General News

Marvel, Sony Continue Battle Over "Spider-Man"

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Apr 21, 2003 | 11:07am EDT

The fate over Spider-Man movie merchandising remains up in the air, although the battle for it may start getting down and dirty.

Reuters reports L.A. Superior Court Judge Alexander Williams will rule next week on whether to make legal documents available to the public in the lawsuit filed by Marvel Enterprises, Inc. against Sony Pictures Entertainment, something Sony is trying to fight.

In the lawsuit filed under seal in February, the comic book publisher is seeking to end its Spider-Man licensing agreement with the studio.

Sony contends that disclosure of the legal documents will jeopardize the company's future dealings with business partners and competitors, exposing vital information regarding revenue projections, advertising budgets and royalty targets.

Judge Williams on Monday will consider motions by Sony seeking to keep certain documents under seal and to refer the dispute to a referee--a retired judge assigned to handle the case in an expedited manner--rather than a jury trial, which is what Marvel is asking for, Reuters reports.

In the suit, Marvel maintains that Sony has tried to take the Spider-Man brand away from them by assuming exclusive merchandising rights to the character and "cross-promoting" the superhero with other Sony features. As well, Marvel says Sony reneged on its promise to use its sister companies, such as Sony Electronics and its games division, to merchandise Spider-Man.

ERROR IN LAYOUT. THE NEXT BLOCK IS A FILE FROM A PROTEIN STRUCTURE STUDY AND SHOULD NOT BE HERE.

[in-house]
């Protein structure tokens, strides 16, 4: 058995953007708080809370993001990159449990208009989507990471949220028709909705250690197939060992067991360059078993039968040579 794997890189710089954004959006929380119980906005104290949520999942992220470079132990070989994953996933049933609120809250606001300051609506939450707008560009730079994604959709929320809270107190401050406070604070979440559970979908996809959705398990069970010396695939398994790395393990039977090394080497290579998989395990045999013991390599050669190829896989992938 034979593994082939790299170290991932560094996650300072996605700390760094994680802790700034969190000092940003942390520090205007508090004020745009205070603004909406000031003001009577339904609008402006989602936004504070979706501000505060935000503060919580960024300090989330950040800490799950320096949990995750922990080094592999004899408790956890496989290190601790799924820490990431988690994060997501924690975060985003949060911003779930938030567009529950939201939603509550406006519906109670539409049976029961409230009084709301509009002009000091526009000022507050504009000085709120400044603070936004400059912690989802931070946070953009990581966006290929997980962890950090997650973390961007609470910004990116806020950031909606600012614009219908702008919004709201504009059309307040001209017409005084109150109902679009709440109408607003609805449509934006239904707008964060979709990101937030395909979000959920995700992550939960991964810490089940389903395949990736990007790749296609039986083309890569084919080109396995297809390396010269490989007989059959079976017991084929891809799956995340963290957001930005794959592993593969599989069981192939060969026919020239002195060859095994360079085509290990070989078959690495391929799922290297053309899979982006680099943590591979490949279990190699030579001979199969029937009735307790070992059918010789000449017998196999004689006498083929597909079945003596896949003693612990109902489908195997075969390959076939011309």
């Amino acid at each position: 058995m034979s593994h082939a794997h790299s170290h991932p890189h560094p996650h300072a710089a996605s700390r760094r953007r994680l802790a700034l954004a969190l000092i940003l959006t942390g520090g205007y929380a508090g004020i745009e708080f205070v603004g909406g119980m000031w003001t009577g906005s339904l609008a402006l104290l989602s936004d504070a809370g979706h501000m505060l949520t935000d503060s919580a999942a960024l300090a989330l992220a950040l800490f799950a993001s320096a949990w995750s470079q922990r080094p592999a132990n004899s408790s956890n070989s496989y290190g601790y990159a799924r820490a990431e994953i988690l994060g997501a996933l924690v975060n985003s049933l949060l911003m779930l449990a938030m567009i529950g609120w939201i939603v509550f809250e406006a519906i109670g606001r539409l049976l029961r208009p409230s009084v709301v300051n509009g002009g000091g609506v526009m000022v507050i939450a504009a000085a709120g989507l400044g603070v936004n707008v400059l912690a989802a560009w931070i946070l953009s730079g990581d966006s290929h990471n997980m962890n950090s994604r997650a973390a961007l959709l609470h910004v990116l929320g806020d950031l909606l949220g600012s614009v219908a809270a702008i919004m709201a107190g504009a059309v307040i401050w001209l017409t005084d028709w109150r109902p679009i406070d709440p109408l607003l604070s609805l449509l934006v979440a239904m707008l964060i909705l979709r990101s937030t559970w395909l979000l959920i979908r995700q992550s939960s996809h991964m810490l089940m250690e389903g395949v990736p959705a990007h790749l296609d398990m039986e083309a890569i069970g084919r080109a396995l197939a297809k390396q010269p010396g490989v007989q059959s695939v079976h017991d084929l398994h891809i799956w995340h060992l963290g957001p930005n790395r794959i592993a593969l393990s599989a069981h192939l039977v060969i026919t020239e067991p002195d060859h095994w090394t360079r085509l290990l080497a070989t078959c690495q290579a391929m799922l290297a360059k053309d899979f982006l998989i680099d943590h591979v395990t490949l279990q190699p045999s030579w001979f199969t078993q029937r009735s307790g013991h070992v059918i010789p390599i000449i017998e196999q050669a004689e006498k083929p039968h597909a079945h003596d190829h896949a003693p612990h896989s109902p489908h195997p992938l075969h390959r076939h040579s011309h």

"Marvel is a company whose lifeblood and business is merchandising and licensing," Marvel attorney Carole Handler told Reuters. "If the merchandising is skewed, it doesn't just affect short-term profit based on the movie, it affects Marvel's long-term future."

Marvel has also insisted the suit is not an attempt to halt production of the Spider-Man sequel, with star Tobey Maguire reprising the role as the web-slinging superhero.

Sony, on the other hand, maintains the suit is simply a ploy to renegotiate a better licensing deal, which Marvel originally signed in 1999. Sony asserts Marvel executives have repeatedly expressed their dissatisfaction with the pact, especially with their share of box office and home entertainment revenues for the last year's smash hit Spider-Man.

"Everything they're complaining about we are permitted to do, and have done, under and pursuant to the contract," Sony lawyer Patricia Glaser told Reuters.

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